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Janitorial Supplies in Boston: Where to Focus Your Restroom Cleaning Efforts

When nature calls, we expect restrooms to be safe, functional and, above all else, clean. The condition of your restroom leaves a strong impression on customers and visitors, and an unkempt space can tarnish your reputation.

Research shows us that many restrooms are lacking in the cleanliness department. According to the journal of Applied and Environmental Microbiology, more than 77,000 distinct types of viruses and bacteria can thrive in restrooms. Yes, you read that correctly — 77 thousand.

This is just one of many statistics that underscores the importance of regularly cleaning and disinfecting your restroom, no matter what industry you work in. Unfortunately, cleaning alone can’t keep restrooms germ-free; a research team from San Diego State University found that within just sixty minutes of disinfecting and cleaning, restrooms were totally overrun once again with fecal bacteria and microbes.

Ask any manager which area of his or her facility is most difficult to clean, and the restroom will probably take the top slot for this reason.

What types of viruses and bacteria lurk in restrooms?

Among the 77,000 types of bacteria and viruses are E. coli, fecal bacteria, shigella, salmonella, norovirus, hepatitis, streptococcus, influenza and Methicillin-resistant Staphylococcus aureus (MRSA).

Let’s be real though — restrooms are so full of germs that it isn’t really possible to remove all contaminants. If you are a facility manager, the best approach is to plan on treating as many contaminants as possible, and the first step is to understand which restroom surfaces harbor the most germs.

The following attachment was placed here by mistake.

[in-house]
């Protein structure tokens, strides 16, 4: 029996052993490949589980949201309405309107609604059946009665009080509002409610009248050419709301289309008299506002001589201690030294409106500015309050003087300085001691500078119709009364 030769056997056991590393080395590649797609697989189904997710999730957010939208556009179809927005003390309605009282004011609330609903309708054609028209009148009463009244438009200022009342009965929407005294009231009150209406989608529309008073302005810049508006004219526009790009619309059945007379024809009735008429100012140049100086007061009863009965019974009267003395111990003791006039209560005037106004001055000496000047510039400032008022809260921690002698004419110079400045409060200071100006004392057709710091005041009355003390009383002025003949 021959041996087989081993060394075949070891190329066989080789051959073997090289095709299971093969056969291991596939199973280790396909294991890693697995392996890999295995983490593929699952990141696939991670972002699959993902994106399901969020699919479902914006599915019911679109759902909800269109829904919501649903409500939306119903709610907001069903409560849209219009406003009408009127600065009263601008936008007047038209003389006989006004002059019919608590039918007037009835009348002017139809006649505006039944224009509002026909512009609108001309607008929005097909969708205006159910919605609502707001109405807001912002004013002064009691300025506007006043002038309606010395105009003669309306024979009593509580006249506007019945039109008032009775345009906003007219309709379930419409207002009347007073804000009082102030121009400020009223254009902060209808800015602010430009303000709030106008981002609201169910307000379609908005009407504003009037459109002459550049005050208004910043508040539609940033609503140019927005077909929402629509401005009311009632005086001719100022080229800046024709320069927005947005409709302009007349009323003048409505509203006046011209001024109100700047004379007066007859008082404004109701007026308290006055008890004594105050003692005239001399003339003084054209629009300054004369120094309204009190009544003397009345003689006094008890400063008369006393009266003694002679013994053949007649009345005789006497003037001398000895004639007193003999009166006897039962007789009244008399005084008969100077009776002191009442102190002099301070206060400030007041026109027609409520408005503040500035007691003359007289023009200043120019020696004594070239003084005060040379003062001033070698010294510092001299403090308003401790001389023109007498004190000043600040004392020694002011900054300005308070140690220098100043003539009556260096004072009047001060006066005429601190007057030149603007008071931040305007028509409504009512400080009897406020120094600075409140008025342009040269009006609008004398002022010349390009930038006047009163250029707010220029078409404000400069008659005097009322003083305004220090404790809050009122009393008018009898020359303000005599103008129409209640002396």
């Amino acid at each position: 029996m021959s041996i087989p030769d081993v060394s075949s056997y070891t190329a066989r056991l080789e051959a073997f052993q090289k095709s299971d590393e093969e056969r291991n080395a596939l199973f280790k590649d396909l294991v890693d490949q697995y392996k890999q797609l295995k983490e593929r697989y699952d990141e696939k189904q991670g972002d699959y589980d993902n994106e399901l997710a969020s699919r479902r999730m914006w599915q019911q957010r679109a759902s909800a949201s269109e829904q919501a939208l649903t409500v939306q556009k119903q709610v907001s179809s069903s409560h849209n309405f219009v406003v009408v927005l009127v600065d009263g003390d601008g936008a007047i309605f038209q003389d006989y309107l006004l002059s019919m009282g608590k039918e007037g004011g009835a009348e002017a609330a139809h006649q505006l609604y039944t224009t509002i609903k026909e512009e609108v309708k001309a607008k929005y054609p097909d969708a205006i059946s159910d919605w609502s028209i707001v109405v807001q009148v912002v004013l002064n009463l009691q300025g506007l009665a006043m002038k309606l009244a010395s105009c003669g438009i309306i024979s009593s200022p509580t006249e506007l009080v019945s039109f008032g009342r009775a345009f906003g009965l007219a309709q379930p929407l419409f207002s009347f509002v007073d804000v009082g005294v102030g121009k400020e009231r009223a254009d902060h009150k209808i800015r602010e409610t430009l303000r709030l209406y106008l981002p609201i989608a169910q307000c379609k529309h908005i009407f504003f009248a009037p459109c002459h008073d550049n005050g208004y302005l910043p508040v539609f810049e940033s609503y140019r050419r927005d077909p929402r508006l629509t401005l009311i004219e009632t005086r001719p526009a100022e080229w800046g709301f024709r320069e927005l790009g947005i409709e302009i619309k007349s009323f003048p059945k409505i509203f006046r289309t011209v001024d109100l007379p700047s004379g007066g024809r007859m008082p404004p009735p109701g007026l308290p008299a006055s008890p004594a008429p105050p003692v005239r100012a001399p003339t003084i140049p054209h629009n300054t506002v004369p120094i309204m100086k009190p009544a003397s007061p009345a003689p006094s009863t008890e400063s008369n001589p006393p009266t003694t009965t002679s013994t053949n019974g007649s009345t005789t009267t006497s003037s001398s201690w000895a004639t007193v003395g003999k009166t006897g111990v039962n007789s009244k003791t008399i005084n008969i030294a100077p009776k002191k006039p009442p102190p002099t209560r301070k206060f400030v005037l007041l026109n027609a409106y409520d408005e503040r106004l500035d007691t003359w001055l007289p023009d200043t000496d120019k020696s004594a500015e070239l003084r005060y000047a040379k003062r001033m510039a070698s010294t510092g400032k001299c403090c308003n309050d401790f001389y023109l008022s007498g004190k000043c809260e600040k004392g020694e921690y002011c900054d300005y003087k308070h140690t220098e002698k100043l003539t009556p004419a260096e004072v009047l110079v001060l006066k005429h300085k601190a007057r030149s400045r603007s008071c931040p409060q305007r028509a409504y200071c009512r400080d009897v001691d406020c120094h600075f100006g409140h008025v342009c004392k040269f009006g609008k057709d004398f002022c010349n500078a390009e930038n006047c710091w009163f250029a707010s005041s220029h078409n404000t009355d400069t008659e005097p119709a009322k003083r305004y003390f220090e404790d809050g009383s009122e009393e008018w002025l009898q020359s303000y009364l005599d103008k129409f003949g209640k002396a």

Where are the most contaminated areas?

Any guesses?

Most people think first of the toilet, but there are actually nine areas that are more contaminated in public restrooms, according to researchers from Biocote. In order, the most contaminated spaces are:

  1. The sink
  2. The radiator
  3. The faucet
  4. Handrail
  5. Toilet paper dispenser
  6. Floor
  7. Side wall
  8. Waste receptacle
  9. Toilet seat
  10. Toilet

 

If you’re shocked, you’re in good company. Most people guess the toilet first, but toilets only measure about 150 colony forming units (CFUs) of bacteria. If that sounds like a lot, consider this — sinks measure a remarkable 50,000 CFUs!

Where to Focus Your Efforts and Janitorial Supplies in Boston

Knowing this information helps managers prioritize their cleaning tasks and guides staff toward the most contaminated spaces in the restrooms. Because bacteria cannot be seen with the naked eye, information like this is crucial for making cleaning decisions.

Now that you know the worst spaces in your restrooms for germs, come back for next month’s blog to learn how to tackle them and how our janitorial supplies in Boston can help!